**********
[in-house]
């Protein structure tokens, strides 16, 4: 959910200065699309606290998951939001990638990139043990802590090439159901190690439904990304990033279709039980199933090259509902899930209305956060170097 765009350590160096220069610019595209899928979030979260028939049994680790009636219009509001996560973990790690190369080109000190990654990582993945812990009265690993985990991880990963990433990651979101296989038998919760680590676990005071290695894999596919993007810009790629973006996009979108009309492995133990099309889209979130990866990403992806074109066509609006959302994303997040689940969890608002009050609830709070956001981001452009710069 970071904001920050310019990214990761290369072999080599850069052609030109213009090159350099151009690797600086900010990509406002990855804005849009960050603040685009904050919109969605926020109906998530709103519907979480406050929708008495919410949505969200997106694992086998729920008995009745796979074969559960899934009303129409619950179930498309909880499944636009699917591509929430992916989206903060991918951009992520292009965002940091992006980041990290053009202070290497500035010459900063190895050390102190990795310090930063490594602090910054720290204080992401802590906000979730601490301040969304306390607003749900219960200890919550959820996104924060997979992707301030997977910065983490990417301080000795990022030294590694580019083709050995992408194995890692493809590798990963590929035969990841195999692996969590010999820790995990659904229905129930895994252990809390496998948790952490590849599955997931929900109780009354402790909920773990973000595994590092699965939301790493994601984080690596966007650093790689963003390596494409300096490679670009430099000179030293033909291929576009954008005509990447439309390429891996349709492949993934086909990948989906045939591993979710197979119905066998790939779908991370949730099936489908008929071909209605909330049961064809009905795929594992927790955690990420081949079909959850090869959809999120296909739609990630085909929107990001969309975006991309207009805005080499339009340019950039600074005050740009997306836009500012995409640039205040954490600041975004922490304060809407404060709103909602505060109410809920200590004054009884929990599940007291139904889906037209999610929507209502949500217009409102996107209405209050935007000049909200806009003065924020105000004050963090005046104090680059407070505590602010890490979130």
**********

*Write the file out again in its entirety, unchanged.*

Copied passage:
[in-house]
């Protein structure tokens, strides 16, 4: 959910200065699309606290998951939001990638990139043990802590090439159901190690439904990304990033279709039980199933090259509902899930209305956060170097 765009350590160096220069610019595209899928979030979260028939049994680790009636219009509001996560973990790690190369080109000190990654990582993945812990009265690993985990991880990963990433990651979101296989038998919760680590676990005071290695894999596919993007810009790629973006996009979108009309492995133990099309889209979130990866990403992806074109066509609006959302994303997040689940969890608002009050609830709070956001981001452009710069 970071904001920050310019990214990761290369072999080599850069052609030109213009090159350099151009690797600086900010990509406002990855804005849009960050603040685009904050919109969605926020109906998530709103519907979480406050929708008495919410949505969200997106694992086998729920008995009745796979074969559960899934009303129409619950179930498309909880499944636009699917591509929430992916989206903060991918951009992520292009965002940091992006980041990290053009202070290497500035010459900063190895050390102190990795310090930063490594602090910054720290204080992401802590906000979730601490301040969304306390607003749900219960200890919550959820996104924060997979992707301030997977910065983490990417301080000795990022030294590694580019083709050995992408194995890692493809590798990963590929035969990841195999692996969590010999820790995990659904229905129930895994252990809390496998948790952490590849599955997931929900109780009354402790909920773990973000595994590092699965939301790493994601984080690596966007650093790689963003390596494409300096490679670009430099000179030293033909291929576009954008005509990447439309390429891996349709492949993934086909990948989906045939591993979710197979119905066998790939779908991370949730099936489908008929071909209605909330049961064809009905795929594992927790955690990420081949079909959850090869959809999120296909739609990630085909929107990001969309975006991309207009805005080499339009340019950039600074005050740009997306836009500012995409640039205040954490600041975004922490304060809407404060709103909602505060109410809920200590004054009884929990599940007291139904889906037209999610929507209502949500217009409102996107209405209050935007000049909200806009003065924020105000004050963090005046104090680059407070505590602010890490979130």